I've been hitting the gym hard over the summer.  I switched to a simple olympic lifting routine to build core and leg strength.  Squats and deadlifts make up the core of the routine.  My legs are a lot stronger now, my posture is better and I generally feel more centered.  That said, doing heavy squats really made me pay attention to my lower body alignment, for obvious reasons.

I do olympic squats, which means I use a slightly wider than shoulder width stance (same as when I snowboard), I duck my feet out (same as when I snowboard) and I bend at the hips, keeping the lower back properly arched (just like snowboarding).  I noticed that when I go down to parallel and lower on the squat, that my ankles roll inward and my knees come together.  It's a fair amount, especially on my right leg.  I placed some bits of foam under my insoles, basically posting my first metatarsal and the medial side of my heel.  When squatting it allows my knee to track over my feet, and I can actually push more weight, more comfortably.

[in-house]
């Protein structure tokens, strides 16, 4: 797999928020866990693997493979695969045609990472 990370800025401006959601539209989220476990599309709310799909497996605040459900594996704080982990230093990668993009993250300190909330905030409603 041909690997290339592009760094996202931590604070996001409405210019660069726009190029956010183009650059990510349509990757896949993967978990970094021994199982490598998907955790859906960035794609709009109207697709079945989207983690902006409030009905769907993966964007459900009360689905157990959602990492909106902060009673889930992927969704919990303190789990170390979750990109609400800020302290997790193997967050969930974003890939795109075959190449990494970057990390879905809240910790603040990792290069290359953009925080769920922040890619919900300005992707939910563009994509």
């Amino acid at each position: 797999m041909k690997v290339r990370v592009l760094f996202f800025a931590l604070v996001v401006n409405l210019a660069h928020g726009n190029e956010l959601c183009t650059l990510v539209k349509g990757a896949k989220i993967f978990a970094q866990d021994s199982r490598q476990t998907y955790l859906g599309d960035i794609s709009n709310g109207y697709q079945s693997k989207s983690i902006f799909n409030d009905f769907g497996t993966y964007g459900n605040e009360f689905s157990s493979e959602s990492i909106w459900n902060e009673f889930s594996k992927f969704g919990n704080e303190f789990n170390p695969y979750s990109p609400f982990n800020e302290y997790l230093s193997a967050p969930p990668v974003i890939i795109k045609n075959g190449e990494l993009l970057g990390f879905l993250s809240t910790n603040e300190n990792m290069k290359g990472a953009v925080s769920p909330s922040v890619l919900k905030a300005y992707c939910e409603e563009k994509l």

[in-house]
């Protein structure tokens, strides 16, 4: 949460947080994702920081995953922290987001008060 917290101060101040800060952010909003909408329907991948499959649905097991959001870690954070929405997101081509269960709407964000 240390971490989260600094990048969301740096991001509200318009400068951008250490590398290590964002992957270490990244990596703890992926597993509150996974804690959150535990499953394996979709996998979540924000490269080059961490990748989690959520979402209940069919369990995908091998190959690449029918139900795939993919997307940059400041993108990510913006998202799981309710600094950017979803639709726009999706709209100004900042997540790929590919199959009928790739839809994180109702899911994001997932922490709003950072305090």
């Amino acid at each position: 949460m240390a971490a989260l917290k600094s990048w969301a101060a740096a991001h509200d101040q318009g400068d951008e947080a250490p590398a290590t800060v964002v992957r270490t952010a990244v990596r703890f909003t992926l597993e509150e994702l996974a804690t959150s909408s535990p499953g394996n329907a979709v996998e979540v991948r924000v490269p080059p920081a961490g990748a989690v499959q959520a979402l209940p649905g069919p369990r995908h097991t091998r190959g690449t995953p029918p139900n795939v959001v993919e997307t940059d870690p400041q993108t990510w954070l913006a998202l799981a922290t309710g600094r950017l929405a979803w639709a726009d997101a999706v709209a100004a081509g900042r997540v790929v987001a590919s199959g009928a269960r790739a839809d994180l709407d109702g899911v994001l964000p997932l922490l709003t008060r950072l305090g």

I also noticed over the summer that since I have oversized lateral calves that the cuffs of my boots are pushing my knees together.  This exacerbates any minor knock knee issues I may have.  Unfortunately, since softboots don't have cuff adjustments, I had to find a way around these.  What I did was take some old boot liners and cut them down the middle.  I placed this between the liner and the shell of my boots, on the inside, to take up the room that my calves should be occupying.  Well, my boots are no longer forcing my knees inward, and I'm not expending a ton of energy just trying to maintain balance and alignment.